Because shopping on smart speakers is gaining popularity faster than expected, we’ve raised our latest forecast for smart speaker use.
We expect 31.0 million people in the US will shop via a smart speaker this year, up 31.6% from 2018. (According to our definition, shopping includes browsing, researching products and adding things to a shopping cart.) By 2021, this figure will climb to 38.0 million as more than four in 10 US smart speaker users look to these devices for their shopping capabilities.
Comparatively, 21.0 million people will make at least one purchase via smart speaker this year, according to our estimates—with the majority of purchases comprising of electronic media, such as movies or music. (Note: As we increased our smart speaker shoppers estimates, buyer percentages were subsequently lower than previously forecasted.)
"The smart speaker market is showing no signs of stopping, and with increased adoption comes increased use, including shopping," said eMarketer senior forecasting analyst, Jaimie Chung. "New users are testing out the shopping-related features of their devices, and early adopters continue to utilize voice to search for products, ask for prices, and more."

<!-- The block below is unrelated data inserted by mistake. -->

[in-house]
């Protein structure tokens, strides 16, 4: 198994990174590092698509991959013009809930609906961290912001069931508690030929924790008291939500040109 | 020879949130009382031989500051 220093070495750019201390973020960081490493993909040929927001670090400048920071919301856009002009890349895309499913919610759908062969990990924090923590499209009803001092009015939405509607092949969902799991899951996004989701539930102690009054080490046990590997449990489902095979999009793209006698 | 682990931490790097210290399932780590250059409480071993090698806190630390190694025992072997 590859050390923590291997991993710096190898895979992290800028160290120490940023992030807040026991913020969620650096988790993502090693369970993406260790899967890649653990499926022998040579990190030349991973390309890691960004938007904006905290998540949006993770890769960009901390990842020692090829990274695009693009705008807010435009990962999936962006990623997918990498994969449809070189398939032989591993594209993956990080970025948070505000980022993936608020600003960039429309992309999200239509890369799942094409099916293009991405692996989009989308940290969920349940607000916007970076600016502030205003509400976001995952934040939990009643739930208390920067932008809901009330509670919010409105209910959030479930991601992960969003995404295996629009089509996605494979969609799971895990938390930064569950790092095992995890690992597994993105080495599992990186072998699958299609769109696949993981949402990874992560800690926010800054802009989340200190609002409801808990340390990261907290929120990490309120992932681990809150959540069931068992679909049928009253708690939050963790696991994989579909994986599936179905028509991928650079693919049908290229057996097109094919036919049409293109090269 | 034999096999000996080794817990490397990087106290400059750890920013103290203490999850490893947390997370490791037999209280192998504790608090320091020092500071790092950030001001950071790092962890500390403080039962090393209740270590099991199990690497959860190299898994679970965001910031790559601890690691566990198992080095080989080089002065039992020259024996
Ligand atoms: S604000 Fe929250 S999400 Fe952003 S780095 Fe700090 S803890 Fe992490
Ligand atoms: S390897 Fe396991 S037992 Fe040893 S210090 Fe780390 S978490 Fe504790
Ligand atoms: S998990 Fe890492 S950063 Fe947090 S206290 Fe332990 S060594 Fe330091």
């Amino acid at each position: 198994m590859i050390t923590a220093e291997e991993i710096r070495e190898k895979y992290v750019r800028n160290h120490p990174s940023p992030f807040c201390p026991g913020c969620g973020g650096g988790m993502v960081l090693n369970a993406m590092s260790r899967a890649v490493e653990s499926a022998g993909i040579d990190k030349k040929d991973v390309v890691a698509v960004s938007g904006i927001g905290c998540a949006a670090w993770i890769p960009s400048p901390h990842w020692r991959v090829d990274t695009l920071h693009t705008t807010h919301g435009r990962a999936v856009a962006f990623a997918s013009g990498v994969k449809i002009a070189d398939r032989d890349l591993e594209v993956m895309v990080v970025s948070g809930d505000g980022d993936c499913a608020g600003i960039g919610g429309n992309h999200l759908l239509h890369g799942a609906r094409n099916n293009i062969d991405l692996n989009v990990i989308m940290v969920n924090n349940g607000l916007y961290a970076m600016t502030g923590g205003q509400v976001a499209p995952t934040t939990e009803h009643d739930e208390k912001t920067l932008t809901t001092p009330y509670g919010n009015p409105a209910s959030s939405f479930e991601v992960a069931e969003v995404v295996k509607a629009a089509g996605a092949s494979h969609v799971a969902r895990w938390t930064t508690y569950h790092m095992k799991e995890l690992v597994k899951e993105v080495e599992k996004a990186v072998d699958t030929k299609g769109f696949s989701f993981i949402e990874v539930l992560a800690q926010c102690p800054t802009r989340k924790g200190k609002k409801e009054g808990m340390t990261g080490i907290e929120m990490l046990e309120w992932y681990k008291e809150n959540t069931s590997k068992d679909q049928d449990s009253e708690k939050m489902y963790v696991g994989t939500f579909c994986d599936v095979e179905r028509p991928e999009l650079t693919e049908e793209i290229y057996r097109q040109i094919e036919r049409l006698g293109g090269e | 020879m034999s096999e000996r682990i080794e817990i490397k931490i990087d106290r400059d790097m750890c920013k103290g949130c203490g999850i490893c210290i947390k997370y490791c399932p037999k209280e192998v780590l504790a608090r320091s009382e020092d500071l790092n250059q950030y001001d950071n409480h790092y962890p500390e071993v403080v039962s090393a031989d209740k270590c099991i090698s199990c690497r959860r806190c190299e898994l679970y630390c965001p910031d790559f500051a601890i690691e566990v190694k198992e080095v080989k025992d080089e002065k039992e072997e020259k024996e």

In a June 2019 survey from Bizrate Insights, 21% of US smart speaker owners said they had ordered entertainment via their devices compared with the 11% who said the same in October 2018. Similarly, 14% of respondents report re-ordering a previously purchased product in June 2019, compared with 11% in October 2018.
The number of US smart speaker owners who have browsed products remained at 15% over the past nine months. Among those who asked for product recommendations, the figure dropped from 18% in October 2018 to 15% in June 2019.
But while buying through these devices is on the rise, consumers still have certain reservations.
"Although smart display speakers like the Google Home Hub and Amazon Echo Show are growing in popularity, they still make up a small share of the market, so the main hindrance to buying through smart speakers—the inability to view products—will remain relevant," Chung said. "In addition, many smart speaker users are simply uninterested in using their devices for anything other than the tried-and-true functions with which they were meant to assist: news and weather updates, playing music and asking basic questions."
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